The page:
Obesity/diabetes adversely impact myocardial ischemia/reperfusion (MI/R) injury by incompletely understood mechanisms. Visceral adipocyte (ADp) dysfunction contributes to remote organ injury. However, the molecular link(s) between dysfunctional ADp and increased MI/R injury remain(s) unidentified. Extracellular vesicles, particularly exosomes (Exo), are systemic messengers mediating inter-organ communication. However, whether and how diabetes may alter Exo-mediated ADp-heart communication remain unknown. Our preliminary experiments demonstrate that diabetes causes significant pathologic alterations in both donor (ADp) and recipient (cardiomyocyte, CM) cells, increasing MI/R injury. This application will test a hypothesis that diabetic alteration of Exo-mediated ADp to heart communication is a novel mechanism exacerbating post-MI cardiac remodeling.
Three specific aims will be addressed. SA1 will clarify the downstream mechanisms responsible for diabetic ADp Exo exacerbation of acute MI/R injury. We revealed for the first time that miR-130b-3p is a common molecule significantly increased in diabetic ADp Exo and diabetic patient serum. MiR-130b-3p mimics exacerbated MI/R injury, whereas miR130b-3p inhibitor mitigated acute MI/R injury. Experiments in this aim will 1) define ADp as the cellular source of miR-130b-3p in the diabetic heart; and 2) identify the downstream molecular targets mediating the pro-apoptotic effect of miR-130b-3p. SA2 will identify mechanisms responsible for increased uptake of ADp Exo by diabetic CM. Preliminary data suggest that reduced Cav3 expression and increased Cav3 nitration in the diabetic heart is likely responsible for the loss of ADp Exo transmembrane signaling and promotion of ADp Exo uptake by CM. Combining genetic and pharmacologic approaches, we will rigorously test a novel hypothesis that Cav3/AdipoR1 signaling complex integrity is critical in determining the fate of ADp Exo. Diabetic dissociation of cardiac Cav3/AdipoR1 switches AdipoR1 from a receptor mediating ADp- derived, adiponectin-rich Exo initiated signaling in non-diabetic CM to a vehicle facilitating diabetic ADp Exo entry within CM. SA3 will test a hypothesis that interventions blocking Exo mediated ADp-CM communication are novel therapy against diabetic exacerbation of post-MI remodeling and HF. Preliminary data demonstrate that intramyocardial injection of diabetic ADp Exo exacerbates acute MI/R injury in non-diabetic mice, whereas Exo production inhibition attenuates MI/R injury in diabetic mice. Experiments in this aim will determine whether ADp-specific miR-130b-3pKO or CM-specific Cav3OE is effective in protecting the diabetic heart from excessive post-MI cardiac remodeling. To increase the translational value of our findings, we will determine whether administration of miR-130b-3p inhibitor or peroxynitrite decomposition catalyst effectively protects against diabetic ADp Exo-mediated augmented cardiac remodeling and HF. Successful completion of these studies will reveal the molecular mechanisms responsible for diabetic ADp Exo-induced cardiac injury, spawn interventions targeting Exo mediated ADp-CM communication, and ultimately protect against cardiac diabetic MI/R injury.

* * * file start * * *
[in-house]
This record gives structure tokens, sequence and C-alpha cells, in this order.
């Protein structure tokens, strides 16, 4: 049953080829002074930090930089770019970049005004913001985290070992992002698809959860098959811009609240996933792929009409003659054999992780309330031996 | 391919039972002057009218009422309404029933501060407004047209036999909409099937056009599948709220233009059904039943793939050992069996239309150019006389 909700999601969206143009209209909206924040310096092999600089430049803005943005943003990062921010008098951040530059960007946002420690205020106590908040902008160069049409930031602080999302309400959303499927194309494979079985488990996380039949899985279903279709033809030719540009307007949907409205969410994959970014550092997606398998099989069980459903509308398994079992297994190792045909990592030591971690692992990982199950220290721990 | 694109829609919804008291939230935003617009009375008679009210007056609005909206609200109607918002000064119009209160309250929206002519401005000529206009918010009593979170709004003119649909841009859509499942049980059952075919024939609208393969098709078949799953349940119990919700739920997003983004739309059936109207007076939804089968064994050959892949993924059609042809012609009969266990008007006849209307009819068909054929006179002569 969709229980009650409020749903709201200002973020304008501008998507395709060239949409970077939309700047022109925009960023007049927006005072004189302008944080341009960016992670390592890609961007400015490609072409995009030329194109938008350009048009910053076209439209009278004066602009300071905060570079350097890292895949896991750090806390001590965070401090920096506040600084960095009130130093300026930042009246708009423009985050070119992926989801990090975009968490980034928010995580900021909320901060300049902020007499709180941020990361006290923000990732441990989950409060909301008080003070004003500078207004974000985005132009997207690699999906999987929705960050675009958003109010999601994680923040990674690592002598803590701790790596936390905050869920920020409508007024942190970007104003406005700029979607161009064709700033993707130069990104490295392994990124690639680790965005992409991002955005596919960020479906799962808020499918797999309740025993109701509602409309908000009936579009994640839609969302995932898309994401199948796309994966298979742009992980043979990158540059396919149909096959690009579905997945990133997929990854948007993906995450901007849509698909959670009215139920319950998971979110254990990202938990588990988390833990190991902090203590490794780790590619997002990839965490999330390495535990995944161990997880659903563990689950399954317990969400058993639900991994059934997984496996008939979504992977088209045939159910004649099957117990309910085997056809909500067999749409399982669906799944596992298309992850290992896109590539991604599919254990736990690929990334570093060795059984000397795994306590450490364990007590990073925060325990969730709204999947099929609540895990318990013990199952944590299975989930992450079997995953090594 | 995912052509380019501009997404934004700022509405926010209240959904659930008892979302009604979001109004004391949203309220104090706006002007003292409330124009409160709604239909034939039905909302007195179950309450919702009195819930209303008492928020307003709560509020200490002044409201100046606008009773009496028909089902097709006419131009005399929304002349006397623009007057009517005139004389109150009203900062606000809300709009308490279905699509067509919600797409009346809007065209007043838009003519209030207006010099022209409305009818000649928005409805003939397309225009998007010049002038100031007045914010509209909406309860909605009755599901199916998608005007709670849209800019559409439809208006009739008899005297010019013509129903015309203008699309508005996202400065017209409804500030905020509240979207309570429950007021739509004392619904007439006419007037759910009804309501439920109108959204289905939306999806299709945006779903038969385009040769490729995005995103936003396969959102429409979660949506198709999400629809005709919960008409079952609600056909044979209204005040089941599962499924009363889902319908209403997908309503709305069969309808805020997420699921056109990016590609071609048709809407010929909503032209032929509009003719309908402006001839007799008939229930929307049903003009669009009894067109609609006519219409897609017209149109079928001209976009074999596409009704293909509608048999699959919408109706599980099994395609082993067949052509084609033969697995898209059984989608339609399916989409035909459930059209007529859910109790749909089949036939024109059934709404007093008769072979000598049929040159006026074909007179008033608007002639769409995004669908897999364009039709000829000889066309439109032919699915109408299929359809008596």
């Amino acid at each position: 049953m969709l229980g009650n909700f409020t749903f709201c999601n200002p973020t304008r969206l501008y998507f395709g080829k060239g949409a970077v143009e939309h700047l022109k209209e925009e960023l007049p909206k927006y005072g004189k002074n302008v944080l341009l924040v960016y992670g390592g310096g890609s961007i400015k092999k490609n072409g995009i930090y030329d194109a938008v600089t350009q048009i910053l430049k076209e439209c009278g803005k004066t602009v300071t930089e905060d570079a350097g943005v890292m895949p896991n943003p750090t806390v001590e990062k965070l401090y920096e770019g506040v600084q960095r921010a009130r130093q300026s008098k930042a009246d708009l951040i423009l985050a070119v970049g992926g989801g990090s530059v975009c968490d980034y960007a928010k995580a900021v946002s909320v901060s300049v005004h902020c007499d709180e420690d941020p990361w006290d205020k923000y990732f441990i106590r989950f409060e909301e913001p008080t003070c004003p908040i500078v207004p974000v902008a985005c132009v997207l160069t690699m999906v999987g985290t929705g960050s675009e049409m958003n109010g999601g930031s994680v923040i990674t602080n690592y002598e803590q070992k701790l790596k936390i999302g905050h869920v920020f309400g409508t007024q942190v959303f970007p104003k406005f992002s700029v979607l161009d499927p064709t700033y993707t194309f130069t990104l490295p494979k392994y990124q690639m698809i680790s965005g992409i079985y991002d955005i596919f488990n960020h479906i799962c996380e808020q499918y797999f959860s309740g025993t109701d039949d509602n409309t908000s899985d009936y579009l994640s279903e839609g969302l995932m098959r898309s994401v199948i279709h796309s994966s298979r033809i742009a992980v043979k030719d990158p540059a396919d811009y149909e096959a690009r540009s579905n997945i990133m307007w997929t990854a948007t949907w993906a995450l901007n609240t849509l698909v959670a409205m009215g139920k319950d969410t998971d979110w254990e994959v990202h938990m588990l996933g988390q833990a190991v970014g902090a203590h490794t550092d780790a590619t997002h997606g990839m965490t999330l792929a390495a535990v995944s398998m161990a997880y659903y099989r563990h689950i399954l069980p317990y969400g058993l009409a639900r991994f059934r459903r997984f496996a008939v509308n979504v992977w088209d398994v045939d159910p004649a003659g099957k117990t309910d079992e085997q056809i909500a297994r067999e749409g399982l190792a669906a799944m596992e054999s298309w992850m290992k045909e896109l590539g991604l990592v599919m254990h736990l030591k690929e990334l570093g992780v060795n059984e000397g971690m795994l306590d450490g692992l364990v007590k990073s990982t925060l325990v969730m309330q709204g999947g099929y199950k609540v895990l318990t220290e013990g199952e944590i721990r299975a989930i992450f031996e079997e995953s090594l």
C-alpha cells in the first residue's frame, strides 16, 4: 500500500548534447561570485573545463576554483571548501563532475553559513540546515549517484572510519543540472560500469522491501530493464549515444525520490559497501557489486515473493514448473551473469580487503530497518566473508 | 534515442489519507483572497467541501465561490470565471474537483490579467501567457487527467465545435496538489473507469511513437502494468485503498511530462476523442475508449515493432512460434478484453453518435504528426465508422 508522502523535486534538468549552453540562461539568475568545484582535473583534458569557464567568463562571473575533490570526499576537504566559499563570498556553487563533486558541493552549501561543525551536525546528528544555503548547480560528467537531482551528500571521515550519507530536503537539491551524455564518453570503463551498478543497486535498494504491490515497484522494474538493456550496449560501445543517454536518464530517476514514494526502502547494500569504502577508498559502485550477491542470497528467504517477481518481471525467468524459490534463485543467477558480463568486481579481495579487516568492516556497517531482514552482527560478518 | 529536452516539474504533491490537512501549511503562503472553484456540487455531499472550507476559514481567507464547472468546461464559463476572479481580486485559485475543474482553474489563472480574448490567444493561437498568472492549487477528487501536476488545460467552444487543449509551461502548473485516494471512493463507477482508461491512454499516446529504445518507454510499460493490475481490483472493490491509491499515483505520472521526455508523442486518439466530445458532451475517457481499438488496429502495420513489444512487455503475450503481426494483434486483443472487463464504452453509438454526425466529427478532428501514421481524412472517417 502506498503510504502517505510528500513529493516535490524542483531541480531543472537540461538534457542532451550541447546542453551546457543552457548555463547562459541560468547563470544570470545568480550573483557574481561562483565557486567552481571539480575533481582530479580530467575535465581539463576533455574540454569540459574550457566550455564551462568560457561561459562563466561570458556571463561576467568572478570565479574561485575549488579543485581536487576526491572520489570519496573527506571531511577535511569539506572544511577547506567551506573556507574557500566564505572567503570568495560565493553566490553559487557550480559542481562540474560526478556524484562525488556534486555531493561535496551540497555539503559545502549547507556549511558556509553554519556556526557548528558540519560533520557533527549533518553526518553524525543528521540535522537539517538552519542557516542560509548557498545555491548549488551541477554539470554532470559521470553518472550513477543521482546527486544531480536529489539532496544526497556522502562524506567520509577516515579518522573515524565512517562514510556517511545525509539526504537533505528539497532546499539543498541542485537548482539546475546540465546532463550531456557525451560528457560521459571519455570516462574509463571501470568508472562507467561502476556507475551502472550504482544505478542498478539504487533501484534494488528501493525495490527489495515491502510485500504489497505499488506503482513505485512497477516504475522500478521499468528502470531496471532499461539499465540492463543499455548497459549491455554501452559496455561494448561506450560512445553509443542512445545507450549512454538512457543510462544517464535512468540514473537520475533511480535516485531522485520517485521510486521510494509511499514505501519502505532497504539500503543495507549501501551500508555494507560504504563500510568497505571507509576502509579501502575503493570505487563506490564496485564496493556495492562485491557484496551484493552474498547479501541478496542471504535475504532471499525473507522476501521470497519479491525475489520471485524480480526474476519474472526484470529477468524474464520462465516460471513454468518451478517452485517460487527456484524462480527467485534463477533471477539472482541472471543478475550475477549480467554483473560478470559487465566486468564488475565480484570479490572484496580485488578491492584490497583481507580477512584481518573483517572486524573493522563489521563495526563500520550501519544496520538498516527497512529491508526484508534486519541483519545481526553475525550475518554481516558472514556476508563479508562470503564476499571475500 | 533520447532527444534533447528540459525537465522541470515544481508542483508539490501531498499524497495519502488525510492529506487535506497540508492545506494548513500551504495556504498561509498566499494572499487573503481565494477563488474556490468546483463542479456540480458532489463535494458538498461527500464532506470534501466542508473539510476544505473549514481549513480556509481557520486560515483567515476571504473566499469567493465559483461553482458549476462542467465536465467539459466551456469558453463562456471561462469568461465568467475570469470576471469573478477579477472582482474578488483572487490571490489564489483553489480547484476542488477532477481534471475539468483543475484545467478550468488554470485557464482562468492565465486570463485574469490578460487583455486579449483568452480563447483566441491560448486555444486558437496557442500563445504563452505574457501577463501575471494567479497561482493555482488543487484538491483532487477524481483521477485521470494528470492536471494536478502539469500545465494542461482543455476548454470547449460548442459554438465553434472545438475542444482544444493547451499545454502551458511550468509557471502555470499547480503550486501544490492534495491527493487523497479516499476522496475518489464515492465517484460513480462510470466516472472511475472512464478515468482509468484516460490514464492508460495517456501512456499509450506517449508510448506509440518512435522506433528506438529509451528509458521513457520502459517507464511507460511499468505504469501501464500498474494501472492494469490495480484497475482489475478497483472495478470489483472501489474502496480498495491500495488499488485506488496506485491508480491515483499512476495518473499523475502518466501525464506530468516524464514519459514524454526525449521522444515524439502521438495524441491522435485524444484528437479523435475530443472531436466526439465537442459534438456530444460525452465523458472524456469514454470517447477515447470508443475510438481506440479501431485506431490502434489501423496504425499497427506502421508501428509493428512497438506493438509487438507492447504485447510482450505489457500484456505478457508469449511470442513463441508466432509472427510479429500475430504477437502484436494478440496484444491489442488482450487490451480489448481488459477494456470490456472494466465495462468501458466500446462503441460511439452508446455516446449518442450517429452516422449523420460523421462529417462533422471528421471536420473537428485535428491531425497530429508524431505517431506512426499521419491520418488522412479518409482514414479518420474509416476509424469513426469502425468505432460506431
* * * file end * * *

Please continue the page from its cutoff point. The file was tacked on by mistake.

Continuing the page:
Obesity/diabetes is the most significant risk factor for ischemic heart injury, a disease with the greatest cause of death, disability, and health care expense in our society. The current application endeavors to define molecular mechanisms increasing cardiac injury and mortality in obesity/diabetic patients. It will identify novel therapeutic strategies capable of blocking/preventing exosome-mediated pathological communication between diabetic adipocytes and cardiomyocytes, for the purpose of ultimately ameliorating morbidity and mortality associated with diabetic cardiovascular complications.
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